Over the same 10 years, nine counties have made the All-Ireland senior hurling semi-finals. Wexford last qualified in 2007. Are their county winners as well as Laois and Offaly going to lose out in the Leinster club championship purely for convenience’s sake?
It almost beggars belief that a workgroup with such committed and far-seeing GAA officials would propose something that entwines two largely autonomous competitions which should have nothing to do with each other apart from sharing players and a calendar.
By giving a leg-up to the clubs of stronger counties in their respective provinces, they will only serve to widen the divide between the haves and the have-nots when these recommendations are supposed to help the meeker in the GAA.
That’s not trying to catch a monkey; that’s trying to make a monkey out of you and me.
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Naming of dummy teams now a central issue
Watching Dublin in Navan on Saturday, it struck this writer Jim Gavin has yet to name a team this month. The question is will he name one at all this year? Will anybody come championship?
Next month, Congress will be asked to vote on a Central Council motion requiring counties to register their playing panels by 9am on the Thursday before a game. They need only release their team to the referee and committee-in-charge 20 minutes prior to throw-in.
It can be assumed this proposal will take the place of the current undermined match regulation, which states teams must be provided for the official programme and media four days before the match.
Gavin has made no secret of his preference for squad lists with teams being named on the day of the game.
As it goes, he releases his sides around 10pm on a Friday night but believing them is risky business just as it is for most teams these days when so much can happen between a Wednesday and a Sunday. Because of the penalties involved, we should be able to trust the squads released. It also complements the Hurling 2020 committee’s recommendation for Championship squad numbers.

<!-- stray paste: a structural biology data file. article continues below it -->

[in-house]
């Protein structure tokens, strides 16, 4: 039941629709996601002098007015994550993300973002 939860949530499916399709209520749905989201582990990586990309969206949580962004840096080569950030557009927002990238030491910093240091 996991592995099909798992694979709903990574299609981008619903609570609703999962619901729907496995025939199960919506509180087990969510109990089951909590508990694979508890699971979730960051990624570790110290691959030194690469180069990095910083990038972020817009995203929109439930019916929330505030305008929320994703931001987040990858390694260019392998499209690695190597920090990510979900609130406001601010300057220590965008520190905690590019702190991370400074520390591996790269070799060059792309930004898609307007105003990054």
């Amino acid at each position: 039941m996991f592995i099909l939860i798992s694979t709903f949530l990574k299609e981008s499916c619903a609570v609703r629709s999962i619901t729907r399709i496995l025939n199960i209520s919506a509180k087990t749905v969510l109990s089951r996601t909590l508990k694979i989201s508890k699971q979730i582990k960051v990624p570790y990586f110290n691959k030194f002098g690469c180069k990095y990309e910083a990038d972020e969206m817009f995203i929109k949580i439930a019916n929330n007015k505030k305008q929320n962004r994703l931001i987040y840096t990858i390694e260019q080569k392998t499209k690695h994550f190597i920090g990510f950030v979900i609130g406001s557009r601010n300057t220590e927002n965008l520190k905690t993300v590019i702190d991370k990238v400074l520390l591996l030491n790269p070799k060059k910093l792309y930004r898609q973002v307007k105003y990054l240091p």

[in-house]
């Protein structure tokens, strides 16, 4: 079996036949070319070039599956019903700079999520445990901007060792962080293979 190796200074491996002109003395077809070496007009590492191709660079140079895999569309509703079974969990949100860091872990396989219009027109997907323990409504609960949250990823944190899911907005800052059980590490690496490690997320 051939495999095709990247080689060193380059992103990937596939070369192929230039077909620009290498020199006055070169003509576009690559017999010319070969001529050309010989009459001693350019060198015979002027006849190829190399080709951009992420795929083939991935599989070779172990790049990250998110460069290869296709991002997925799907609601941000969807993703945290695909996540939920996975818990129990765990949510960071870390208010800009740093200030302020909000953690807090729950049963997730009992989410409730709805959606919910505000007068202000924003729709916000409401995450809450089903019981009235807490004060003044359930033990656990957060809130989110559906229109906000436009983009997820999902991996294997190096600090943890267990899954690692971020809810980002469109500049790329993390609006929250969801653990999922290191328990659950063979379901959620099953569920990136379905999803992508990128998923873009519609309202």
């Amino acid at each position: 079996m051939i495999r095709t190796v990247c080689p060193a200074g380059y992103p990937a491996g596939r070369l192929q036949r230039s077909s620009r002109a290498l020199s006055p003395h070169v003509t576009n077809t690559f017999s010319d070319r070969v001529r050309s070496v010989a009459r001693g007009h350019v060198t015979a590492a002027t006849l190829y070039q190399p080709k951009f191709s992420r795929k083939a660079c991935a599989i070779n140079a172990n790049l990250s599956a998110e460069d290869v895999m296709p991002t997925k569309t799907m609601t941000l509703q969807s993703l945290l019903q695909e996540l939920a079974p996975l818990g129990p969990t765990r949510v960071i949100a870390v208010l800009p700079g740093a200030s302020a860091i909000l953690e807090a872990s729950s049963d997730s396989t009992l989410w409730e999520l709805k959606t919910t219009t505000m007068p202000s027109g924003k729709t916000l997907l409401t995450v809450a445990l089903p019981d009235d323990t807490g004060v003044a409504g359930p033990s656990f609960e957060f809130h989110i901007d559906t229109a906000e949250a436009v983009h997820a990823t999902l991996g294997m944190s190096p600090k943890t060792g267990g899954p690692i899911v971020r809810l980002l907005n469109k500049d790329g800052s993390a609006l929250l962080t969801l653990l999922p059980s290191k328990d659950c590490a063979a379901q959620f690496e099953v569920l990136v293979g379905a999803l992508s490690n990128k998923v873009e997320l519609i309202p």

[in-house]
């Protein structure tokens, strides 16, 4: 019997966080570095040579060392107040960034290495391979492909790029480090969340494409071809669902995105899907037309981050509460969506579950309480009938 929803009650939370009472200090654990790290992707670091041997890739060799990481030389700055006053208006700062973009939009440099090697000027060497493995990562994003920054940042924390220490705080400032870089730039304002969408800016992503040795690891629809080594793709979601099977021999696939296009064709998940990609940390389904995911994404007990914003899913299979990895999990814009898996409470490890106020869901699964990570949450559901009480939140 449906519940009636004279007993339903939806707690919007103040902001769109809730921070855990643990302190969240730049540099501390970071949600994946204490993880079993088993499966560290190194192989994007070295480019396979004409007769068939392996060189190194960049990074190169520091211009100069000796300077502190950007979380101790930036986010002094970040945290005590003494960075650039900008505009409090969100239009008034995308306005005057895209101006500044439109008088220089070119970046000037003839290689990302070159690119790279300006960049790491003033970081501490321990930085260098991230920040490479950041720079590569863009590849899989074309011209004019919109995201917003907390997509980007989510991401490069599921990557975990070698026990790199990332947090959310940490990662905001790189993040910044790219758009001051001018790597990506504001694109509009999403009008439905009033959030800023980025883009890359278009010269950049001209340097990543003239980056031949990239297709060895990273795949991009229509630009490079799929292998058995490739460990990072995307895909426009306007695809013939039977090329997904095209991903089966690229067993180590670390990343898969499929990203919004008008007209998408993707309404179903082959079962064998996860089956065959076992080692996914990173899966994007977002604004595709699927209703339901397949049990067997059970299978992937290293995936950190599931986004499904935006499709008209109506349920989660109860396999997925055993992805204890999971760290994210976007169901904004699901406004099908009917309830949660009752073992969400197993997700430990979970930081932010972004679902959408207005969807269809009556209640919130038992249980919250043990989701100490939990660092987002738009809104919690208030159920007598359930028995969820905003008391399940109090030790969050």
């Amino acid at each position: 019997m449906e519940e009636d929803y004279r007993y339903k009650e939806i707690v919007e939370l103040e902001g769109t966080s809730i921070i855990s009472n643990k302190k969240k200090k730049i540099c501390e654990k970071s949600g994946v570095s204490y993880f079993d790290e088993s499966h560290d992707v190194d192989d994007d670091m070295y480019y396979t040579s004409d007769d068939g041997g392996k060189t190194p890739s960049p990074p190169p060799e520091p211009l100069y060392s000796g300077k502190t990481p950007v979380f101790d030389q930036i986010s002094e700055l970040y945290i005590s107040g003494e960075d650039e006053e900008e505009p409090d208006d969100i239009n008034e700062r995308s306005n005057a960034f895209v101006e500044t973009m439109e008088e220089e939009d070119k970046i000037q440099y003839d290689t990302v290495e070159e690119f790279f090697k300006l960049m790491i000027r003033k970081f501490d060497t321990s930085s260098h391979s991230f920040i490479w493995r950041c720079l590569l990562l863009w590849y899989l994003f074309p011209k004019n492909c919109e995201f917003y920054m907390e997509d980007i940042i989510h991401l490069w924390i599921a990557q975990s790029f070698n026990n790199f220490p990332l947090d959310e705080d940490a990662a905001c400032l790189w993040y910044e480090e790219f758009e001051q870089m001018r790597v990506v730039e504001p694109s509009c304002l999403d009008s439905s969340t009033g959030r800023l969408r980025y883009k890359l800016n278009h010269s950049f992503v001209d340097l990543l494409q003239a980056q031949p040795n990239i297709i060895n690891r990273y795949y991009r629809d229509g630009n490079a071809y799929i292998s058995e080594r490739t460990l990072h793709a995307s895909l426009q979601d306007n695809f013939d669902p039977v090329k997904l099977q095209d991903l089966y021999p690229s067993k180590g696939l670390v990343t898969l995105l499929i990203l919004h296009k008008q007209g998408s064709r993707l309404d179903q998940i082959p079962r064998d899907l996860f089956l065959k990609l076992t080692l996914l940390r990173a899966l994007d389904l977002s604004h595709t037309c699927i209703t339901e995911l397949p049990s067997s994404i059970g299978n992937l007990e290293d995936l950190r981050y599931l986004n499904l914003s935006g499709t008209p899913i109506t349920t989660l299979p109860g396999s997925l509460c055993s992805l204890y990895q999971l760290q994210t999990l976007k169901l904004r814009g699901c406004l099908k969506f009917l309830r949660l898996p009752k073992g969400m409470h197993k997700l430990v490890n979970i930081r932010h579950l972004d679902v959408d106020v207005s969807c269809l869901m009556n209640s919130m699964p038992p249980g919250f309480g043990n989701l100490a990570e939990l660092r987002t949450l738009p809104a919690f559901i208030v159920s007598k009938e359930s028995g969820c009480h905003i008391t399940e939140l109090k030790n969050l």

But while the Central Council motion should go some way to eradicating dummy teams, does replacing inaccuracy and deception with vagueness really provide a solution to what is a serious promotion issue? McGlinchey strikes right note
McGlinchey strikes right note
Is it any wonder Tom McGlinchey was at pains to play down the significance of Waterford’s McGrath Cup win over Cork on Sunday?
A first victory over the neighbours in over half a century is not to be sniffed at but then the paucity of the crowd there to witness it — 337 onlookers — said enough.
But if McGlinchey really wanted to put the result into context, he may have pointed to what Leitrim have done these past couple of Januarys only to fall flat on their faces thereafter.
Two Connacht League titles promised much but provided little platform in either league or Championship.
Aside from Cork missing some of their heavyweights, it should also be pointed out Waterford were permitted to return to collective training over three weeks earlier than their vanquished opponents.
Then there’s the small fact they’ve not yet claimed silverware. As if that would truly matter. Harsh? Hardly.
To be a party pooper, there must be a party to poop. Waterford’s real prizes, they know themselves, are months away.